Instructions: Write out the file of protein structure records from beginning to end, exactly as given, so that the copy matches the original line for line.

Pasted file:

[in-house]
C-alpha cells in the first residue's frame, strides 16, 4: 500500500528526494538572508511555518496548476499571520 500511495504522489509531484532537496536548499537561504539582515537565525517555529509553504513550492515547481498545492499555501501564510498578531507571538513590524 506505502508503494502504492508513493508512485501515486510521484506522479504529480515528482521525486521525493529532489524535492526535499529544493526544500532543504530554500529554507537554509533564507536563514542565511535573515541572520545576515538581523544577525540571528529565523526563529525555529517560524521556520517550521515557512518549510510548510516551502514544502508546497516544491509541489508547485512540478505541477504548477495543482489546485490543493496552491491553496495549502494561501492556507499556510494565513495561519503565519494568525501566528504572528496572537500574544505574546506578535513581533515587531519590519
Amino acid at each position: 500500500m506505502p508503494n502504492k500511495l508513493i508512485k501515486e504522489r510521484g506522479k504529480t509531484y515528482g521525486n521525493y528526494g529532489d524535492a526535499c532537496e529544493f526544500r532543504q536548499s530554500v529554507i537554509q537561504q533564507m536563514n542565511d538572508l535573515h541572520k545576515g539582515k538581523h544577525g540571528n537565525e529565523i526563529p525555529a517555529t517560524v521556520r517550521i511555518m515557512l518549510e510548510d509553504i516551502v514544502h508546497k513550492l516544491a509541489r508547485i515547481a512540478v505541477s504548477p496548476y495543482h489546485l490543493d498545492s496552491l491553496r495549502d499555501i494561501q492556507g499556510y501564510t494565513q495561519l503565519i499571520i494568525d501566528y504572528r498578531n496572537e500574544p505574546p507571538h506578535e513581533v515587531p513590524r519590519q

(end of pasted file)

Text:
[in-house]
C-alpha cells in the first residue's frame, strides 16, 4: 500500500528526494538572508511555518496548476499571520 500511495504522489509531484532537496536548499537561504539582515537565525517555529509553504513550492515547481498545492499555501501564510498578531507571538513590524 506505502508503494502504492508513493508512485501515486510521484506522479504529480515528482521525486521525493529532489524535492526535499529544493526544500532543504530554500529554507537554509533564507536563514542565511535573515541572520545576515538581523544577525540571528529565523526563529525555529517560524521556520517550521515557512518549510510548510516551502514544502508546497516544491509541489508547485512540478505541477504548477495543482489546485490543493496552491491553496495549502494561501492556507499556510494565513495561519503565519494568525501566528504572528496572537500574544505574546506578535513581533515587531519590519
Amino acid at each position: 500500500m506505502p508503494n502504492k500511495l508513493i508512485k501515486e504522489r510521484g506522479k504529480t509531484y515528482g521525486n521525493y528526494g529532489d524535492a526535499c532537496e529544493f526544500r532543504q536548499s530554500v529554507i537554509q537561504q533564507m536563514n542565511d538572508l535573515h541572520k545576515g539582515k538581523h544577525g540571528n537565525e529565523i526563529p525555529a517555529t517560524v521556520r517550521i511555518m515557512l518549510e510548510d509553504i516551502v514544502h508546497k513550492l516544491a509541489r508547485i515547481a512540478v505541477s504548477p496548476y495543482h489546485l490543493d498545492s496552491l491553496r495549502d499555501i494561501q492556507g499556510y501564510t494565513q495561519l503565519i499571520i494568525d501566528y504572528r498578531n496572537e500574544p505574546p507571538h506578535e513581533v515587531p513590524r519590519q